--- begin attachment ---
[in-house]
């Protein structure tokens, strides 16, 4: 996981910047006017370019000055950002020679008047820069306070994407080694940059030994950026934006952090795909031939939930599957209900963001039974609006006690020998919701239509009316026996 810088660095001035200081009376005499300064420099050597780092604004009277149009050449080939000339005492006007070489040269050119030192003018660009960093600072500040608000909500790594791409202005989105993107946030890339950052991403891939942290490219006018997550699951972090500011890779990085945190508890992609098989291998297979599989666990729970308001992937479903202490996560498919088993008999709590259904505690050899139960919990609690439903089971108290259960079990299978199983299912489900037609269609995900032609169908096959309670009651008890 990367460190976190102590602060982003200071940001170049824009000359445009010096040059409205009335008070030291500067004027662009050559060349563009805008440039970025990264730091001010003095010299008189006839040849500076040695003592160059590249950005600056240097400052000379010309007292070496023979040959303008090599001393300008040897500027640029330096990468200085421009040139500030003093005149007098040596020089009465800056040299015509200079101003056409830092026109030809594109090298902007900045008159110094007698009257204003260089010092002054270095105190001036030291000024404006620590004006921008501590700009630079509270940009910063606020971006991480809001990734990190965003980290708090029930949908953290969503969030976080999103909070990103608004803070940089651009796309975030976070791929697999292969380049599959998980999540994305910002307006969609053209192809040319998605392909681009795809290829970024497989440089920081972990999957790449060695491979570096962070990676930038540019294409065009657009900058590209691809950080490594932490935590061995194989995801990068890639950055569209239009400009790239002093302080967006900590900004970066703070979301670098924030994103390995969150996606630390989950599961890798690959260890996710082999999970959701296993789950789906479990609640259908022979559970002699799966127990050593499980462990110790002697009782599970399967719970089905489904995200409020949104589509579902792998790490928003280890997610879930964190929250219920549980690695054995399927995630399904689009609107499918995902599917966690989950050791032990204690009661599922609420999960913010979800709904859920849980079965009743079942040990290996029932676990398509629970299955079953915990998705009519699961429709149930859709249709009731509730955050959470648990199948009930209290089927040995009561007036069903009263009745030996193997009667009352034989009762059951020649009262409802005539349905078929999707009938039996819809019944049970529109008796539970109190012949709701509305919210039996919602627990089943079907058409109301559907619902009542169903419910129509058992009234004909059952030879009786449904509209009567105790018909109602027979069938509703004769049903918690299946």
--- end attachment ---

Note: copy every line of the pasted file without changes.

[in-house]
């Protein structure tokens, strides 16, 4: 996981910047006017370019000055950002020679008047820069306070994407080694940059030994950026934006952090795909031939939930599957209900963001039974609006006690020998919701239509009316026996 810088660095001035200081009376005499300064420099050597780092604004009277149009050449080939000339005492006007070489040269050119030192003018660009960093600072500040608000909500790594791409202005989105993107946030890339950052991403891939942290490219006018997550699951972090500011890779990085945190508890992609098989291998297979599989666990729970308001992937479903202490996560498919088993008999709590259904505690050899139960919990609690439903089971108290259960079990299978199983299912489900037609269609995900032609169908096959309670009651008890 990367460190976190102590602060982003200071940001170049824009000359445009010096040059409205009335008070030291500067004027662009050559060349563009805008440039970025990264730091001010003095010299008189006839040849500076040695003592160059590249950005600056240097400052000379010309007292070496023979040959303008090599001393300008040897500027640029330096990468200085421009040139500030003093005149007098040596020089009465800056040299015509200079101003056409830092026109030809594109090298902007900045008159110094007698009257204003260089010092002054270095105190001036030291000024404006620590004006921008501590700009630079509270940009910063606020971006991480809001990734990190965003980290708090029930949908953290969503969030976080999103909070990103608004803070940089651009796309975030976070791929697999292969380049599959998980999540994305910002307006969609053209192809040319998605392909681009795809290829970024497989440089920081972990999957790449060695491979570096962070990676930038540019294409065009657009900058590209691809950080490594932490935590061995194989995801990068890639950055569209239009400009790239002093302080967006900590900004970066703070979301670098924030994103390995969150996606630390989950599961890798690959260890996710082999999970959701296993789950789906479990609640259908022979559970002699799966127990050593499980462990110790002697009782599970399967719970089905489904995200409020949104589509579902792998790490928003280890997610879930964190929250219920549980690695054995399927995630399904689009609107499918995902599917966690989950050791032990204690009661599922609420999960913010979800709904859920849980079965009743079942040990290996029932676990398509629970299955079953915990998705009519699961429709149930859709249709009731509730955050959470648990199948009930209290089927040995009561007036069903009263009745030996193997009667009352034989009762059951020649009262409802005539349905078929999707009938039996819809019944049970529109008796539970109190012949709701509305919210039996919602627990089943079907058409109301559907619902009542169903419910129509058992009234004909059952030879009786449904509209009567105790018909109602027979069938509703004769049903918690299946």